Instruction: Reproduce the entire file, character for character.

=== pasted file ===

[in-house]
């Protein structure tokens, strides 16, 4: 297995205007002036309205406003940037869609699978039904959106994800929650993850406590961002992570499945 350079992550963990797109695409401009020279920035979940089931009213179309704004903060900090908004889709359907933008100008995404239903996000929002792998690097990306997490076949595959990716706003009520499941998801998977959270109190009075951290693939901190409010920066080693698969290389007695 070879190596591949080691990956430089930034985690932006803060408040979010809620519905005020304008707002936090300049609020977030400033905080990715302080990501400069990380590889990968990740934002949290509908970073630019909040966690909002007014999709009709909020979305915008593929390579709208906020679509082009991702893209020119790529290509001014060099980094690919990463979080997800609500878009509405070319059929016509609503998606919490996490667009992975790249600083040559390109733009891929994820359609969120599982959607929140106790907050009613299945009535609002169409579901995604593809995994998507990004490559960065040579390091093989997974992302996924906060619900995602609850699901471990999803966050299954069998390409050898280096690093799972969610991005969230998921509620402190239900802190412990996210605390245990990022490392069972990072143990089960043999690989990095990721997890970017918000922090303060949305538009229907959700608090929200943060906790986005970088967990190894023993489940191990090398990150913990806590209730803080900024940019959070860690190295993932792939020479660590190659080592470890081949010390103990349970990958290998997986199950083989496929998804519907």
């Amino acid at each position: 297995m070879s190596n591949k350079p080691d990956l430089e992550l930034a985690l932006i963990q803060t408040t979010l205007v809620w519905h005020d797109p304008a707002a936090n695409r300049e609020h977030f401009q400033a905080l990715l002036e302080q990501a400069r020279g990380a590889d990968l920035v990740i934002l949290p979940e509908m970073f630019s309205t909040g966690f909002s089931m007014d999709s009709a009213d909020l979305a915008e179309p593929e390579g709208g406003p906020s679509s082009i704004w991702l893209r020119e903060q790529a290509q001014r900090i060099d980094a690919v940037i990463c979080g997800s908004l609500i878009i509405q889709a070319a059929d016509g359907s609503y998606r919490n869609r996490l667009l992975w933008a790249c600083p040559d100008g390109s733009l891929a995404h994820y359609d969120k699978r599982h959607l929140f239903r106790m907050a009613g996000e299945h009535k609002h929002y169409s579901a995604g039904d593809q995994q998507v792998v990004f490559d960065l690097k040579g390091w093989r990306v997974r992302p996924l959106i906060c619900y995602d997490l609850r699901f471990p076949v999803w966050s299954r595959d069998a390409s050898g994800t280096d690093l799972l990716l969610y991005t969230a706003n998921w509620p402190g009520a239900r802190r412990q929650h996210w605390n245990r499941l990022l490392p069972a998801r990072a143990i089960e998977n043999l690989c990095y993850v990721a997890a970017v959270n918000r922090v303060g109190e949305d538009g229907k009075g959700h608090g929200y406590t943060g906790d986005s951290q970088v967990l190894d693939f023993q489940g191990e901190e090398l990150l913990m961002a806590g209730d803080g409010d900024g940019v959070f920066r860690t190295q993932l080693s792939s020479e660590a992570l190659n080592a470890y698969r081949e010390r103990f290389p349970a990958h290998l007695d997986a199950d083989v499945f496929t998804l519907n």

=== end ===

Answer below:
[in-house]
């Protein structure tokens, strides 16, 4: 297995205007002036309205406003940037869609699978039904959106994800929650993850406590961002992570499945 350079992550963990797109695409401009020279920035979940089931009213179309704004903060900090908004889709359907933008100008995404239903996000929002792998690097990306997490076949595959990716706003009520499941998801998977959270109190009075951290693939901190409010920066080693698969290389007695 070879190596591949080691990956430089930034985690932006803060408040979010809620519905005020304008707002936090300049609020977030400033905080990715302080990501400069990380590889990968990740934002949290509908970073630019909040966690909002007014999709009709909020979305915008593929390579709208906020679509082009991702893209020119790529290509001014060099980094690919990463979080997800609500878009509405070319059929016509609503998606919490996490667009992975790249600083040559390109733009891929994820359609969120599982959607929140106790907050009613299945009535609002169409579901995604593809995994998507990004490559960065040579390091093989997974992302996924906060619900995602609850699901471990999803966050299954069998390409050898280096690093799972969610991005969230998921509620402190239900802190412990996210605390245990990022490392069972990072143990089960043999690989990095990721997890970017918000922090303060949305538009229907959700608090929200943060906790986005970088967990190894023993489940191990090398990150913990806590209730803080900024940019959070860690190295993932792939020479660590190659080592470890081949010390103990349970990958290998997986199950083989496929998804519907």
């Amino acid at each position: 297995m070879s190596n591949k350079p080691d990956l430089e992550l930034a985690l932006i963990q803060t408040t979010l205007v809620w519905h005020d797109p304008a707002a936090n695409r300049e609020h977030f401009q400033a905080l990715l002036e302080q990501a400069r020279g990380a590889d990968l920035v990740i934002l949290p979940e509908m970073f630019s309205t909040g966690f909002s089931m007014d999709s009709a009213d909020l979305a915008e179309p593929e390579g709208g406003p906020s679509s082009i704004w991702l893209r020119e903060q790529a290509q001014r900090i060099d980094a690919v940037i990463c979080g997800s908004l609500i878009i509405q889709a070319a059929d016509g359907s609503y998606r919490n869609r996490l667009l992975w933008a790249c600083p040559d100008g390109s733009l891929a995404h994820y359609d969120k699978r599982h959607l929140f239903r106790m907050a009613g996000e299945h009535k609002h929002y169409s579901a995604g039904d593809q995994q998507v792998v990004f490559d960065l690097k040579g390091w093989r990306v997974r992302p996924l959106i906060c619900y995602d997490l609850r699901f471990p076949v999803w966050s299954r595959d069998a390409s050898g994800t280096d690093l799972l990716l969610y991005t969230a706003n998921w509620p402190g009520a239900r802190r412990q929650h996210w605390n245990r499941l990022l490392p069972a998801r990072a143990i089960e998977n043999l690989c990095y993850v990721a997890a970017v959270n918000r922090v303060g109190e949305d538009g229907k009075g959700h608090g929200y406590t943060g906790d986005s951290q970088v967990l190894d693939f023993q489940g191990e901190e090398l990150l913990m961002a806590g209730d803080g409010d900024g940019v959070f920066r860690t190295q993932l080693s792939s020479e660590a992570l190659n080592a470890y698969r081949e010390r103990f290389p349970a990958h290998l007695d997986a199950d083989v499945f496929t998804l519907n």